NHTSA Calls on Congress to Require Rental and Used Car Recall Repairs
You may have already taken your car in for air bag repairs, but what about your rental car? Or that “new” used car you just bought?
The National Highway Traffic Safety Administration (NHTSA) and elected officials want to be sure rental cars and used cars that are named in product recalls are repaired before being sold or rented out to consumers. Currently, there is no law that requires used car dealers or rental care agencies to make these repairs, leaving many at risk for potential accidents and injuries related to defective auto parts
According to Consumer Reports, new legislation is needed to make sure that more people don’t suffer the fate of sisters Raechel and Jacqueline Houck of Santa Cruz, California. They were both killed when the car they had rented from Enterprise caught fire and then was involved in a collision with a tractor-trailer. The car was under recall for a leak in the power steering hose — which increased risk of fire — but had not been repaired by the rental car agency.
The girls’ parents sued Enterprise and were awarded $15 million in 2010, but of course that didn’t replace their daughters.
Because of stories like this, U.S. Transportation Secretary Anthony Foxx has asked Congress to pass legislation that would require rental car companies and used-car dealerships to address any recalls immediately, and to refrain from selling or renting the vehicles until they are repaired. The proposal is part of the Grow America Act, first released by the Obama Administration last year, which would make investments in infrastructure and increase the NHTSA’s budget.
This isn’t a new issue. Other members of Congress have been trying to improve rental and used car recall requirements for years. Charles “Chuck” Shumer (Dem-New York) introduced the Raechel and Jacqueline Houck Safe Rental Car Act in July 2013. The bill would have prohibited the rental of motor vehicles that contained a defect related to motor vehicle safety.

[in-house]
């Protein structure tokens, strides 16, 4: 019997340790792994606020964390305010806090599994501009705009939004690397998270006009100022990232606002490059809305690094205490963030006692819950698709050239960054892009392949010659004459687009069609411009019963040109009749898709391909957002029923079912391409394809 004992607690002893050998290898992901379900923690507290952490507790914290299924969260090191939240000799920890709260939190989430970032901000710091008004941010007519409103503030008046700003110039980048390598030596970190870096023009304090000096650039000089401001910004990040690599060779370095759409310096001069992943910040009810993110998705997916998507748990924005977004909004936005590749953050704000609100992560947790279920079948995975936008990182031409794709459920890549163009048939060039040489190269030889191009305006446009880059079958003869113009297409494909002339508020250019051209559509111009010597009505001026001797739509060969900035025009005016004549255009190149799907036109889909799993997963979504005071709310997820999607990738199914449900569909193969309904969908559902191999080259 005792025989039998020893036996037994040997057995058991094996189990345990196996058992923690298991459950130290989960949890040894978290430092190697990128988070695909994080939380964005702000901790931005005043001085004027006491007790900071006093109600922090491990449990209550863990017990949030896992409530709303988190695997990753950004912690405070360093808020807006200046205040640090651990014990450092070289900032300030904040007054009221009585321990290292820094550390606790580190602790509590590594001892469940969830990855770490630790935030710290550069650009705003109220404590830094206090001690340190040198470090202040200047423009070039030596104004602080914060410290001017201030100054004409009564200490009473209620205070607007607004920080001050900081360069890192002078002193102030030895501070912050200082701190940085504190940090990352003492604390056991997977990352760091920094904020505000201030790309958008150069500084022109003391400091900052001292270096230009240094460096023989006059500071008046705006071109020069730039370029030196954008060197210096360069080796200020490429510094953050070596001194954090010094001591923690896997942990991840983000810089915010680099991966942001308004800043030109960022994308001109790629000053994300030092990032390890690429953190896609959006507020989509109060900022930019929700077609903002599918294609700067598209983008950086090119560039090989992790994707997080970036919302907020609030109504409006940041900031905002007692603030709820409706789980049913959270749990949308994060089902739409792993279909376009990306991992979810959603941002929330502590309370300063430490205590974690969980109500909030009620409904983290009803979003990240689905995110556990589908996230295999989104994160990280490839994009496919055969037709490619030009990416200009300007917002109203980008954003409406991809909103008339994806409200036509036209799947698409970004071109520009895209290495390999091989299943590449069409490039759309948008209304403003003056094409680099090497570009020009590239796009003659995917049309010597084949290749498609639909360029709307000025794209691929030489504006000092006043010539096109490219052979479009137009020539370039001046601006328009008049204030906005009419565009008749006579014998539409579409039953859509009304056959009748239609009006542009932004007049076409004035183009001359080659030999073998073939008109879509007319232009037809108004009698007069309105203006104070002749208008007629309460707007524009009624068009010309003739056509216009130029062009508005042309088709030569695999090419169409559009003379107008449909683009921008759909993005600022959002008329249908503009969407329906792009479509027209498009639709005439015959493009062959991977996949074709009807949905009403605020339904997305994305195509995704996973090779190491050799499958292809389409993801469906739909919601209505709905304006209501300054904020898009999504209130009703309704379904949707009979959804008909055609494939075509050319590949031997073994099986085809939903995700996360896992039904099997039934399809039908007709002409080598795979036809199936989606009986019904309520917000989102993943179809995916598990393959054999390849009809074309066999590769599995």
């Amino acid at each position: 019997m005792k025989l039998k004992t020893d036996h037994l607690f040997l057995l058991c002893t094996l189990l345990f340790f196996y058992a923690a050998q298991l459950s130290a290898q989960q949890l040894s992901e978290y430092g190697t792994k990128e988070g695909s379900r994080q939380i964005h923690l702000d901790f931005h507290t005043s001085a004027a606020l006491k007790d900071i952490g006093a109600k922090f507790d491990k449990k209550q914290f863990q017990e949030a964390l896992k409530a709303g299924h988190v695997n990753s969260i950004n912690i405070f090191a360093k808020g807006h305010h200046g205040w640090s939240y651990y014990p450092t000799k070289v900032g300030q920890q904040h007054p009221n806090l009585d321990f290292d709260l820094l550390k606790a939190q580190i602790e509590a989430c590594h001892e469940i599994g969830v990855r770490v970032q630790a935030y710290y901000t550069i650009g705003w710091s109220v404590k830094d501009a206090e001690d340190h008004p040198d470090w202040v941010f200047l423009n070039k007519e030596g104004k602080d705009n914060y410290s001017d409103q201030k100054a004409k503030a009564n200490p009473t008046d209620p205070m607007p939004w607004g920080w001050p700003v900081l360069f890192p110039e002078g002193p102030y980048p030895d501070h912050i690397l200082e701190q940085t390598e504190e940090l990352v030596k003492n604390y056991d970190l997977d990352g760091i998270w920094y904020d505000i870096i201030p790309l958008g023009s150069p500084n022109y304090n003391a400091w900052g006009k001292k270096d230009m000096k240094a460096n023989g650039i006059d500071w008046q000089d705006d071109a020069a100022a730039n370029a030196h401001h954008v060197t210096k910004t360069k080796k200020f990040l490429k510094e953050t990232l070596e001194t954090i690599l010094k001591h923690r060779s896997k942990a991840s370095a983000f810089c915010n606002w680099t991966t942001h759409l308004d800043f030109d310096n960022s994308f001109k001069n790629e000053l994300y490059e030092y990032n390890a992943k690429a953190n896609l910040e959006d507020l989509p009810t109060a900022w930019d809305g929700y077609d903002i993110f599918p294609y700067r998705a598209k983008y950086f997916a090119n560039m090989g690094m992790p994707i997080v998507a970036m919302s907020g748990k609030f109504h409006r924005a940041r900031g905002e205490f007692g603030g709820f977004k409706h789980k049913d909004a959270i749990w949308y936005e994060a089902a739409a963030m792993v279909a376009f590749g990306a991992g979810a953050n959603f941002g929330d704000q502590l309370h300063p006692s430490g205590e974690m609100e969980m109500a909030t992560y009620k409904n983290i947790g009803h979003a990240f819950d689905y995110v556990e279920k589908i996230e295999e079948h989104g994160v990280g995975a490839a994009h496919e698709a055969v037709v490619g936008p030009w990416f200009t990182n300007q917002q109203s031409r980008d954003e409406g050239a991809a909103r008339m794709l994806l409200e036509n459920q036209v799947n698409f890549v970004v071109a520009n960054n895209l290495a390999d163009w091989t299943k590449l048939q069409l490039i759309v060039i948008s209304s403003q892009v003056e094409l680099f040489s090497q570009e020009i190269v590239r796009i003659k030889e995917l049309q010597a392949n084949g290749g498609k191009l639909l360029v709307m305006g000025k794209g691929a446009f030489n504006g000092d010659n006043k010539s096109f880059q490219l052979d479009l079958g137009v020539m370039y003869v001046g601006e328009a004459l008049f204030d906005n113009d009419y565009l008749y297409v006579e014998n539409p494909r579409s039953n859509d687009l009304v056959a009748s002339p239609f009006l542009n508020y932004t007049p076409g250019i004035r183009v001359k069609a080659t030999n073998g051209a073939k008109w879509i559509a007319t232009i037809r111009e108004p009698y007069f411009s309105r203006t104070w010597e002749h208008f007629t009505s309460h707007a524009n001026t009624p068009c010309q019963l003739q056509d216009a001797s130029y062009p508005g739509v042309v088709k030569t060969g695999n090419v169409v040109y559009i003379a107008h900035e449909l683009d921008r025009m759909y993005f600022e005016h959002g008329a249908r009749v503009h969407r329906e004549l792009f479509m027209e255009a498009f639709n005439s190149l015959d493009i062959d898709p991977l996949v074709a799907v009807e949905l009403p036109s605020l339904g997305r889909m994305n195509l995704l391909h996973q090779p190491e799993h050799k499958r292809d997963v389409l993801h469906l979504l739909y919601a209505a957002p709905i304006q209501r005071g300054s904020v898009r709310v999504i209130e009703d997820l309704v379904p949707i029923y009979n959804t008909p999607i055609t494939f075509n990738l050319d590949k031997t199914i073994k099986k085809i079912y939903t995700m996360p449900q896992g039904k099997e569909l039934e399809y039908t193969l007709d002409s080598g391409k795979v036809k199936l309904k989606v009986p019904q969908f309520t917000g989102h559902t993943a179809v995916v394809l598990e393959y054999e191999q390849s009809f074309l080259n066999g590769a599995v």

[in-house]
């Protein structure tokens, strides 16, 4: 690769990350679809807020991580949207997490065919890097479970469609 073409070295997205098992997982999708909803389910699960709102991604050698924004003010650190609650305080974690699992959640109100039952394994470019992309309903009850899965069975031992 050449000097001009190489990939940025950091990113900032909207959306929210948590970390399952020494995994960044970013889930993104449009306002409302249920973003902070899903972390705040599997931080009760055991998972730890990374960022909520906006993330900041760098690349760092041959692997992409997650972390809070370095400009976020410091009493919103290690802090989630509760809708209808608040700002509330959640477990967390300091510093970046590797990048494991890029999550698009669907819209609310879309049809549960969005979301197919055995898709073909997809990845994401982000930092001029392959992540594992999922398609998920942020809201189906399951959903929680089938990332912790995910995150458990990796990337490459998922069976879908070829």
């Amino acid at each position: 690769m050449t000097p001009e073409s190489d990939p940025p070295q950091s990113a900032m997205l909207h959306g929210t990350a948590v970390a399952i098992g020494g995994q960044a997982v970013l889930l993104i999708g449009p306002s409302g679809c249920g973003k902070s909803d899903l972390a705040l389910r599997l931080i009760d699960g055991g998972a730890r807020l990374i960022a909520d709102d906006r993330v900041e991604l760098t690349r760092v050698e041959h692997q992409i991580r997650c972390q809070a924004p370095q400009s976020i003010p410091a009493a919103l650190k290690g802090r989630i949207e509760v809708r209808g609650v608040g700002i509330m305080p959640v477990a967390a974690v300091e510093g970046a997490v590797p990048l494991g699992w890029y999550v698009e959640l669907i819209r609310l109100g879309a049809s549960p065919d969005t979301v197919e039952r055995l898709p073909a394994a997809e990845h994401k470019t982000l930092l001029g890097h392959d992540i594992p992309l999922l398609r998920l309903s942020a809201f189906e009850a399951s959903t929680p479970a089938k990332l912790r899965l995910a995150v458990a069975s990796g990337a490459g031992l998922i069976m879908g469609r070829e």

Rental car companies have actually joined together with other auto safety organizations to support this bill, but it remains in committee. Major auto manufacturers have opposed it, reportedly because it would slow down sales, according to Consumers for Auto Reliability and Safety.
Another report by The American Prospect states that auto manufacturers are concerned about how the bill would increase rental costs for consumers — and perhaps about how it may expose them to more lawsuits filed by the rental car companies in an effort to recover losses caused by required recall repairs.
Previous proposals have also attempted to require used car dealerships to make repairs. A bill in California, for example, failed in 2013 after facing fierce opposition from CarMax and the California New Car Dealers Association.
Meanwhile, thousands of vehicles under recall notices have not been repaired. Part of the issue is a shortage of repair parts. Another problem is a shortage of qualified mechanics that can make the necessary repairs. The Auto Care Association notes that current demand for these professionals outstrips supply.
Still, with the millions of cars affected by the defective GM ignition switch and the exploding Takata air bags, this issue is likely to continue to gain steam until something is done. This latest move by the NHTSA creates new momentum for auto safety reform.
This article originally appeared on The Legal Examiner.